To the Editors:
I’m very grateful to Adam Shatz for drawing my attention to Tom Perchard’s After Django: Making Jazz in Postwar France [NYR, July 9] and for offering, along with Perchard, a provocative and useful introduction to a neglected subject. But I was brought up short by the following grotesque sentence: “[André] Hodeir eventually gave up jazz criticism to write novels for children.” In fact, this collapses and distorts a phrase from Perchard: “From the beginning of the 1970s to his death in 2011, Hodeir would devote himself to writing novels and children’s books, often with a musical theme.”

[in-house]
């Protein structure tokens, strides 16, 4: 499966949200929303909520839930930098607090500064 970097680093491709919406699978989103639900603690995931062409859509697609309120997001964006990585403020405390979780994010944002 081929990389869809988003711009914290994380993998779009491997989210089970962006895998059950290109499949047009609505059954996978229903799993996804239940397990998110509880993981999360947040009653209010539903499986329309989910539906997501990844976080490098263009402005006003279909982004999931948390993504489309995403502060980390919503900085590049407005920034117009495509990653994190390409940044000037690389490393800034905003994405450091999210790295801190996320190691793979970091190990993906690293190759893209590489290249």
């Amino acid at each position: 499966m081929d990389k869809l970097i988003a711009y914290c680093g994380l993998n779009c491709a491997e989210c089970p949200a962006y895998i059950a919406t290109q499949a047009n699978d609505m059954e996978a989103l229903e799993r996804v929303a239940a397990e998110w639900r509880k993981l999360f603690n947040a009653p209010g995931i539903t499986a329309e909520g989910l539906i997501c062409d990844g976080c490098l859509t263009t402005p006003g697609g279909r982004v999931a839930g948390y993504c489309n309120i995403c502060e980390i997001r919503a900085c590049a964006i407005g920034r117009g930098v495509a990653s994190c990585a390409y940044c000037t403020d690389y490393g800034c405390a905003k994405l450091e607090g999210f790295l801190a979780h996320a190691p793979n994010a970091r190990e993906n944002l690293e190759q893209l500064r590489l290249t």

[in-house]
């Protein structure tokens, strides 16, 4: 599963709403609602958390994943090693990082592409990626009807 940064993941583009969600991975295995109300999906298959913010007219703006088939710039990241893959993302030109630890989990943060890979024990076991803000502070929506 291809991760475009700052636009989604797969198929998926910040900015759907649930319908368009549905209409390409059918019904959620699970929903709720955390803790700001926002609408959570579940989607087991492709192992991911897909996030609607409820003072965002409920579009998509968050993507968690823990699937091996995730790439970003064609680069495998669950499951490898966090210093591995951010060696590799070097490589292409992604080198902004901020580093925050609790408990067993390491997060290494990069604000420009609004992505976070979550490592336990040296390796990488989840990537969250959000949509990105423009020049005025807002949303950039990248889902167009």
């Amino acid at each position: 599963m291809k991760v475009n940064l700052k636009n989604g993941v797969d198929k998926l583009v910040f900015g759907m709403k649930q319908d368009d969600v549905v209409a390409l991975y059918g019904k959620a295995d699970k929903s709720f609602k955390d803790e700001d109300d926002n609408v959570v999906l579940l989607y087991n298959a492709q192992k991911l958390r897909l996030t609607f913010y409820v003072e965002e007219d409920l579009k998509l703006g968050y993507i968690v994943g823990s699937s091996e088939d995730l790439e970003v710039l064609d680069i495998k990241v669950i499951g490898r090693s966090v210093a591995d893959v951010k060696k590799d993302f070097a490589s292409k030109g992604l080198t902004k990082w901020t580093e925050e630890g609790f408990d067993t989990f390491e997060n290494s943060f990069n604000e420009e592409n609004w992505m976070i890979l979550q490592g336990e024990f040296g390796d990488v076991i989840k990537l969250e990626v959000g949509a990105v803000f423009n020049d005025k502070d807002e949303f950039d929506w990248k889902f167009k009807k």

Indeed, to account for the two or three books for children and the half-dozen or so books of fiction that Hodeir published at the end of his career, and the singular evolution and development this represented from his former jazz composing, one has to factor in not only his last collection of jazz criticism in English, The Worlds of Jazz, but also his last two major musical works, Anna Livia Plurabelle (which is discussed over five pages by Perchard, but which Shatz fails to mention) and Bitter Ending, each drawn from and built around passages from Finnegans Wake. Perchard’s assessment of all three works — in keeping with his treatment of Hodeir’s contestable theories about jazz composing and the “inessential” roles played by improvisation and the blues — is mainly negative, and Shatz’s treatment of this portion of Hodeir’s career, without reference to its literary aspects, is simply dismissive. But I would argue that as fascinating hybrids between literary and musical forms, The Worlds of Jazz is a remarkable experiment and Anna Livia Pliurabelle remains an extraordinary, beautiful, and lasting achievement. It’s a pity that both Shatz’s inadequate summary of Hodeir’s later career and Perchard’s limited treatment of it manage to elide and confuse this important legacy.